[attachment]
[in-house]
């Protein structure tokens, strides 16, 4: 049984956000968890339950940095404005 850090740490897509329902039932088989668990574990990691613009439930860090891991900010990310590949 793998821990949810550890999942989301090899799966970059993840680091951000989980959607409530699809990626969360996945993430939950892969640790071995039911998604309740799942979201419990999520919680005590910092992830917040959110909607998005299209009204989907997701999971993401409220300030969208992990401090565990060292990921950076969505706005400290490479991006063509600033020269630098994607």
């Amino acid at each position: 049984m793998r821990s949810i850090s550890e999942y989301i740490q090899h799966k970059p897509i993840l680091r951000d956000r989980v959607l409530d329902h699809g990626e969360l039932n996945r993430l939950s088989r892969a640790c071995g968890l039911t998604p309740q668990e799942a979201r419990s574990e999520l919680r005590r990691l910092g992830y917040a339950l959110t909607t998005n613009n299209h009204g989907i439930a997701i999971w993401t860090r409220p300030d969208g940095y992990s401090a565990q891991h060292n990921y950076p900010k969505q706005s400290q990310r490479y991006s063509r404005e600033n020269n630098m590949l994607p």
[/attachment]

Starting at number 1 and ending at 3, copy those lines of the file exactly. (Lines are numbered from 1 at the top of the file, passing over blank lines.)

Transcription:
[in-house]
């Protein structure tokens, strides 16, 4: 049984956000968890339950940095404005 850090740490897509329902039932088989668990574990990691613009439930860090891991900010990310590949 793998821990949810550890999942989301090899799966970059993840680091951000989980959607409530699809990626969360996945993430939950892969640790071995039911998604309740799942979201419990999520919680005590910092992830917040959110909607998005299209009204989907997701999971993401409220300030969208992990401090565990060292990921950076969505706005400290490479991006063509600033020269630098994607």
């Amino acid at each position: 049984m793998r821990s949810i850090s550890e999942y989301i740490q090899h799966k970059p897509i993840l680091r951000d956000r989980v959607l409530d329902h699809g990626e969360l039932n996945r993430l939950s088989r892969a640790c071995g968890l039911t998604p309740q668990e799942a979201r419990s574990e999520l919680r005590r990691l910092g992830y917040a339950l959110t909607t998005n613009n299209h009204g989907i439930a997701i999971w993401t860090r409220p300030d969208g940095y992990s401090a565990q891991h060292n990921y950076p900010k969505q706005s400290q990310r490479y991006s063509r404005e600033n020269n630098m590949l994607p």